Coping with ballistic missile proliferation
Diplomacy, deterrence, and defense are three complementary approaches for coping with ballistic missile proliferation, although tensions exist between them. Diplomatic initiatives can help prevent the spread of ballistic missiles (and nuclear weapons), thereby eliminating the problem at its source. Moving beyond traditional arms control (such as the Missile Technology Control Regime and the Nuclear Non-Proliferation Treaty), diplomatic efforts should focus on specific states of concern. For example, in 1999 the Clinton administration came close to negotiating a freeze on North Korea’s ballistic missile program in exchange for a gradual normalization of relations. Although the deal fell through, North Korea continues to adhere unilaterally to a missile flight test moratorium. Unfortunately, the Bush administration has not pursued this opportunity. The U.S.-Russian Cooperative Threat Reduction Program is another example, in this case aimed primarily at preventing nuclear weapons, nuclear material, and weapon design expertise from leaking out of the former Soviet Union. Parallel efforts should be explored regarding missile technology (and perhaps biological weapons). The United Nations Special Commission charged with dismantling Iraq’s weapons of mass destruction and ballistic missiles after the 1991 Gulf War is a third example, albeit one that illustrates the weakness of diplomatic efforts if they lack international consensus. In any case, the potential gains of creative diplomacy are too great for the United States to relegate this approach to the back burner.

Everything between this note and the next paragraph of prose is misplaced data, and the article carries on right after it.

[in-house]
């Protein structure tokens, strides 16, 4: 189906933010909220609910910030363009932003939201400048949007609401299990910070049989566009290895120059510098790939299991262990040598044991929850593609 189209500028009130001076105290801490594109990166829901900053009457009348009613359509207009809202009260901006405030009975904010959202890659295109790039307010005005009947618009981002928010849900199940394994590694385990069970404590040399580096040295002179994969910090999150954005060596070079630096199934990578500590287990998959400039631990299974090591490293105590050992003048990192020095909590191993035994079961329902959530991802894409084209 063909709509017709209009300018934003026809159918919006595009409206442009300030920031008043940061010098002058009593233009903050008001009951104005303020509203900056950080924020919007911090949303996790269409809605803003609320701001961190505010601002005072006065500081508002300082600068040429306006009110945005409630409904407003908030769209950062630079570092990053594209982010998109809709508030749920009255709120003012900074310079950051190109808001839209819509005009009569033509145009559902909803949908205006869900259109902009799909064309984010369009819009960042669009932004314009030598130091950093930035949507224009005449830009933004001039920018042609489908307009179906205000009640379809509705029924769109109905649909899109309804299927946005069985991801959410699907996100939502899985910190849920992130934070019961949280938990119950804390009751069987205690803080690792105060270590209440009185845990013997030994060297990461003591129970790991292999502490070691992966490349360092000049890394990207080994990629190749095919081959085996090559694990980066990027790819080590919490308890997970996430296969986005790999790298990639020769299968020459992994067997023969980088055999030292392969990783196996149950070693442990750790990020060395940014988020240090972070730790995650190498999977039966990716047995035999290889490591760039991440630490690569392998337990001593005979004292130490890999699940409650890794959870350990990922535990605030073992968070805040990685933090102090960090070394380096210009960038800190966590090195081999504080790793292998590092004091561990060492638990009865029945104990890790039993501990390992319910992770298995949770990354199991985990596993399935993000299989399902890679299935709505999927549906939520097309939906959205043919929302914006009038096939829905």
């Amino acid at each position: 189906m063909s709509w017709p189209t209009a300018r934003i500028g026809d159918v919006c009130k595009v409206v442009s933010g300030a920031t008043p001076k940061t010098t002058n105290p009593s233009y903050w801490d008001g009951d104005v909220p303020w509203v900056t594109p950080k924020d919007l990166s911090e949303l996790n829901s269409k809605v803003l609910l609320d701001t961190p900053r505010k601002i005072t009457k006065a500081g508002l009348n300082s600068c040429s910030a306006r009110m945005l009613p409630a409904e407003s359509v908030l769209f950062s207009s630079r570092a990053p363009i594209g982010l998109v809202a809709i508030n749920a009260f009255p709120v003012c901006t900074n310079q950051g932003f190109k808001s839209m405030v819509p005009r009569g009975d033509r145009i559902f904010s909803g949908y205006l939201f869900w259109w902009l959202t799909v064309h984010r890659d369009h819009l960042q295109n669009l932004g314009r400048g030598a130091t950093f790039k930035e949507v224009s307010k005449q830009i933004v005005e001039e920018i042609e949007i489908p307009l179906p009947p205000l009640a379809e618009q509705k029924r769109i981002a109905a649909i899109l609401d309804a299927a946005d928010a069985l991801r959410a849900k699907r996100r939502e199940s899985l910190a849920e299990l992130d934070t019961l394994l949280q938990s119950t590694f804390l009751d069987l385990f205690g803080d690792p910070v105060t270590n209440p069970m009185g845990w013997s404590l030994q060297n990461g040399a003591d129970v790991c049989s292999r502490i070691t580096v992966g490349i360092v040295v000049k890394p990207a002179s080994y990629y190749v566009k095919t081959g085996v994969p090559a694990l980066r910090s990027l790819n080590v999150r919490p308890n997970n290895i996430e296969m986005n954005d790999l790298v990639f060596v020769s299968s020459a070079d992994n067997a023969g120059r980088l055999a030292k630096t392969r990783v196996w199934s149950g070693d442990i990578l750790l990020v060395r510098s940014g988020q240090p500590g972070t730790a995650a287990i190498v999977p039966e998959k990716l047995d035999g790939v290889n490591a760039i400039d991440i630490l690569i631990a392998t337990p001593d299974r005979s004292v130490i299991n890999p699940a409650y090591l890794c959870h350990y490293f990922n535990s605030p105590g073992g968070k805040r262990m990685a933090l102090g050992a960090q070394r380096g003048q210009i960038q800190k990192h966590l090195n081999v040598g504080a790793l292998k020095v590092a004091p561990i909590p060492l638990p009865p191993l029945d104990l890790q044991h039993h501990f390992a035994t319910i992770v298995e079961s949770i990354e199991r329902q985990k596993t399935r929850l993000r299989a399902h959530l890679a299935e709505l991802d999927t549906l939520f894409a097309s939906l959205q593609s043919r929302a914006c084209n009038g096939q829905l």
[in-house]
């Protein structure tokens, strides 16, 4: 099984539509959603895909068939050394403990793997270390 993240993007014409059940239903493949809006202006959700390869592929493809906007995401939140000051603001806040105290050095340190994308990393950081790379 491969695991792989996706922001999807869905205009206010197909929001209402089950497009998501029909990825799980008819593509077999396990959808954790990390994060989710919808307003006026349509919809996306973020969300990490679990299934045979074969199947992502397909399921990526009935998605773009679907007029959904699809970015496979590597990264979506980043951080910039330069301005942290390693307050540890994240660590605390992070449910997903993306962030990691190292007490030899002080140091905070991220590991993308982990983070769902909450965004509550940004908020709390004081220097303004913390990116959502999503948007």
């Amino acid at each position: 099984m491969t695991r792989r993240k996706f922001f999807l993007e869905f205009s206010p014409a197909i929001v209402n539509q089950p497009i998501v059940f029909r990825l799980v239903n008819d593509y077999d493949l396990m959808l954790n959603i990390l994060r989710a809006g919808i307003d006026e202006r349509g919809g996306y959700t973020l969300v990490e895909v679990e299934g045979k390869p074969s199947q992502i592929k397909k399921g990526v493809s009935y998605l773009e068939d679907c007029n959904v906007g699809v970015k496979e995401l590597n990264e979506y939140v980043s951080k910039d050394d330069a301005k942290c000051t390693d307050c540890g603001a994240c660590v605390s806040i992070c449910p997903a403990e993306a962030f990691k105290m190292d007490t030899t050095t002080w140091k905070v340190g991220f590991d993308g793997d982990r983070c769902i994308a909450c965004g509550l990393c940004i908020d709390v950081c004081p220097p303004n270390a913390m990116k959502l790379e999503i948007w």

Despite the best diplomatic efforts, ICBMs may still spread. The question then becomes whether they ever will be launched against the United States. This is a question of deterrence. The United States relied on deterrence throughout the Cold War to dissuade the former Soviet Union from launching a nuclear attack. Some people question the efficacy of deterrence against emerging missile states because, so the argument goes, their leaders are irrational and hence cannot be dissuaded by retaliatory threats. This argument distorts the character of regional leaders. They may be ruthless, unsavory characters with little regard for their civilian population. However, they are not suicidal. Effective deterrence depends on the capability and the resolve to carry out retaliatory threats that have been clearly communicated to an opponent. The United States has tremendous retaliatory capability in its conventional military forces. In addition, nuclear response options cannot be ruled out, although the emphasis clearly should be on conventional retaliation. There should be little doubt about U.S. resolve to retaliate after being attacked with an ICBM armed with nuclear (or biological) weapons, especially since the attacker’s identity will be known. Therefore, deterrence can dissuade ICBM attacks against the United States under a wide range of circumstances. Rather than eschewing the “grim premise” of deterrence, as President Bush put it, the United States should reformulate deterrence to make it more effective against authoritarian regimes armed with ballistic missiles. Failure to do so ignores an existing tool the United States can wield with considerable effect.